Cheshire

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Cheshire (or, archaically, the County of Chester) is a county in North West England. The county town, and the location of the county council, is the city of Chester, although Cheshire's largest town in terms of area and population is Warrington. Other major towns include Congleton, Crewe, Ellesmere Port, Widnes, Runcorn, Macclesfield, Northwich, and Wilmslow. The county is bordered by Merseyside and Greater Manchester to the north, Derbyshire to the east, Staffordshire and Shropshire to the south, Flintshire and Wrexham in Wales to the west.

The ceremonial county has an overall area of 2,344 square kilometres (905 sq mi) and has a population of about 993,200.

The county is mostly rural with a number of small towns and villages that support an agricultural industry. It is historically famous for the production of Cheshire cheese, salt, bulk chemicals and the weaving of silk.

Cheshire covers a boulder clay plain separating the hills of North Wales and the Peak District of Derbyshire. This was formed following the retreat of ice age glaciers which left the area dotted with kettle holes, locally referred to as meres. The bedrock of this region is almost entirely Triassic sandstone, outcrops of which have long been quarried, notably at Runcorn, providing the distinctive red stone for Liverpool Cathedral and Chester Cathedral.

The eastern half of the county is Upper Triassic Mercia mudstone laid down with large salt deposits which were mined for hundreds of years around Northwich. Separating this area from Lower Triassic Sherwood sandstone to the west is a prominent Sandstone Ridge. A 32-mile (51 km) footpath, the Sandstone Trail, follows this ridge from Frodsham to Whitchurch passing Delamere Forest, Beeston Castle and earlier Iron Age forts.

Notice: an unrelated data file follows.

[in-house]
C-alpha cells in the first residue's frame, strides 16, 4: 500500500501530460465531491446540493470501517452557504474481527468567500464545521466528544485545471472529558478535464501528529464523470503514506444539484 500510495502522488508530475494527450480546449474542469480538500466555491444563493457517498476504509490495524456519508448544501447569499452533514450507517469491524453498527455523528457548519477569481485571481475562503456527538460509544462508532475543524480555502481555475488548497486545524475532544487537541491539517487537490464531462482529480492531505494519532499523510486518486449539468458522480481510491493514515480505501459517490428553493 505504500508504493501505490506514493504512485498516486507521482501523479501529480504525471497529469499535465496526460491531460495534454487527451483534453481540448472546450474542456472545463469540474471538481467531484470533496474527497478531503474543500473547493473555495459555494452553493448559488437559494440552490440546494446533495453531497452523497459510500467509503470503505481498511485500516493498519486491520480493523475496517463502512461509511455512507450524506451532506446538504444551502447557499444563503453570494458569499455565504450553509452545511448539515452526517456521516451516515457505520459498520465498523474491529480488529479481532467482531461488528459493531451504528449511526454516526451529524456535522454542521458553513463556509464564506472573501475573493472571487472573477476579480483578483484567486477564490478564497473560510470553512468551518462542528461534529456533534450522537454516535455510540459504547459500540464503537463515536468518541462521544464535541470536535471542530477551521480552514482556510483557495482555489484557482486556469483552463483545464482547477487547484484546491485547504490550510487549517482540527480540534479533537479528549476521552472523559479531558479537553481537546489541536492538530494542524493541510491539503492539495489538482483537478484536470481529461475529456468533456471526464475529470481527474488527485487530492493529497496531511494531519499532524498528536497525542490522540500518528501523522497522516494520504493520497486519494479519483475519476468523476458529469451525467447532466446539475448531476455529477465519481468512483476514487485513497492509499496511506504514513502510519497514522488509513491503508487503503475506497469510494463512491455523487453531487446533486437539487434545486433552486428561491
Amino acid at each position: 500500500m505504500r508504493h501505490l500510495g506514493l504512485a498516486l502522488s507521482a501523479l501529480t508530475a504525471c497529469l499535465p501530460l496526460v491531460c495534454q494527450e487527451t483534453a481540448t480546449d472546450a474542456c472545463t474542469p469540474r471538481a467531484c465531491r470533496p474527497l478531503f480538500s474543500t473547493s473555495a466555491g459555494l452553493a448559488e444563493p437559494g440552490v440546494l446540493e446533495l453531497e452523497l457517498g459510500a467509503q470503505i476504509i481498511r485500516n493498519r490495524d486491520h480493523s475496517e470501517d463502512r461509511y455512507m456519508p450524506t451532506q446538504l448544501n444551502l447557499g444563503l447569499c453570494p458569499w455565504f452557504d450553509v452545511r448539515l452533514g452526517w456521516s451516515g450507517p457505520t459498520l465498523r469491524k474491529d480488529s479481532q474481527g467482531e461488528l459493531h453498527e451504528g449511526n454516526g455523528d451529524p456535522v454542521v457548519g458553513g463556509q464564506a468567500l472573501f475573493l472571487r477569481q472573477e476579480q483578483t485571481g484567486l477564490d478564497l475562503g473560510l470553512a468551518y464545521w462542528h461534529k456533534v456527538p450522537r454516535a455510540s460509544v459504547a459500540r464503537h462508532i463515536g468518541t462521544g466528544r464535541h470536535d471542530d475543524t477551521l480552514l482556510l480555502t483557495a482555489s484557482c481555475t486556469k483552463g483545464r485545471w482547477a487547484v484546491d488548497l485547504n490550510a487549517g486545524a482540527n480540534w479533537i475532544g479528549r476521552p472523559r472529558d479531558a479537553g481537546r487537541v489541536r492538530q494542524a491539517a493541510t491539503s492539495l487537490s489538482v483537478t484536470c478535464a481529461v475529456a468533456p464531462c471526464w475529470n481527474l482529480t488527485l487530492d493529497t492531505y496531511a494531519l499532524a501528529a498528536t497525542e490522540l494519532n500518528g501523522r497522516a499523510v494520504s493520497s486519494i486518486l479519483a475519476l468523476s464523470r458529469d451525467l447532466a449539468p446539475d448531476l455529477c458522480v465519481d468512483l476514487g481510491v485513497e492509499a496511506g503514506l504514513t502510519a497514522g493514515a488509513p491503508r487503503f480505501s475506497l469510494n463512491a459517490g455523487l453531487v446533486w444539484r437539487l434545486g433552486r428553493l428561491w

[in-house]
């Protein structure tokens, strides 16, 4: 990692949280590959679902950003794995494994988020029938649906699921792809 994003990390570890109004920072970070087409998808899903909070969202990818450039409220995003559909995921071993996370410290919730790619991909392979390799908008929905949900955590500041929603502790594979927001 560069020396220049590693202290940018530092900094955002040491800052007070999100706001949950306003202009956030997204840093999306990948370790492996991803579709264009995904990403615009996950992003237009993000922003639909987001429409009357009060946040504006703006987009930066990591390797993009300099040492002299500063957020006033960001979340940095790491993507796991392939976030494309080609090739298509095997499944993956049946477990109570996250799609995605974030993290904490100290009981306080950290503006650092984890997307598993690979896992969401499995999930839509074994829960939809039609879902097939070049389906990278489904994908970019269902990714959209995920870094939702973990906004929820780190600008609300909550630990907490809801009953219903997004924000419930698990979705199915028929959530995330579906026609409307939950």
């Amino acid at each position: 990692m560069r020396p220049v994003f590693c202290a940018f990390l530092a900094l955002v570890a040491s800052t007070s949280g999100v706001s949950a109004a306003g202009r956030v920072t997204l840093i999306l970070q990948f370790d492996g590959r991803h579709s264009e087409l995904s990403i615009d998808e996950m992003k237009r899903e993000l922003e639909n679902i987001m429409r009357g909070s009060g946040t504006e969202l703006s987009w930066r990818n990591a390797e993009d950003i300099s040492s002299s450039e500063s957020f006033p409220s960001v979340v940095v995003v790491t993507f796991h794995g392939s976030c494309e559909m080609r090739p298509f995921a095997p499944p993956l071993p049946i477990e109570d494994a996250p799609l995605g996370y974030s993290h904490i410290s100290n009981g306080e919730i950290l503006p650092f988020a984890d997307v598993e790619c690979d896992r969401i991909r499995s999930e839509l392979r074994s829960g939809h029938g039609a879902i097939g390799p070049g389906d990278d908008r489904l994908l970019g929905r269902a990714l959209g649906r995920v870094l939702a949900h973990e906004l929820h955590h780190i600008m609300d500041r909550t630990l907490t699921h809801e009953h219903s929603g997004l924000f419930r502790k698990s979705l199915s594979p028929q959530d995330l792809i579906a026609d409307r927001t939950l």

Prehistoric burial grounds can be found at The Bridestones, near Congleton (Neolithic) and Robin Hood's Tump, near Alpraham (Bronze Age). The remains of Iron Age hill forts are found on sandstone ridges at several locations in Cheshire. Examples include Maiden Castle on Bickerton Hill, Helsby Hillfort and Woodhouse Hillfort at Frodsham. The Roman fortress and walls of Chester, perhaps the earliest building works in Cheshire remaining above ground, are constructed from purple-grey sandstone.

The Cheshire canal system includes several canals originally used to transport the county's industrial products (mostly chemicals). Nowadays they are mainly used for tourist traffic. The Cheshire Ring is formed from The Rochdale, Ashton, Peak Forest, Macclesfield, Trent and Mersey and Bridgewater canals. The Manchester Ship Canal is a wide, 36-mile (58 km) stretch of water opened in 1894. It consists of the rivers Irwell and Mersey made navigable to Manchester for sea-going ships leaving the Mersey Estuary. The canal passes through the north of the county via Runcorn and Warrington.

Wording courtesy of http://www.wikipedia.org/

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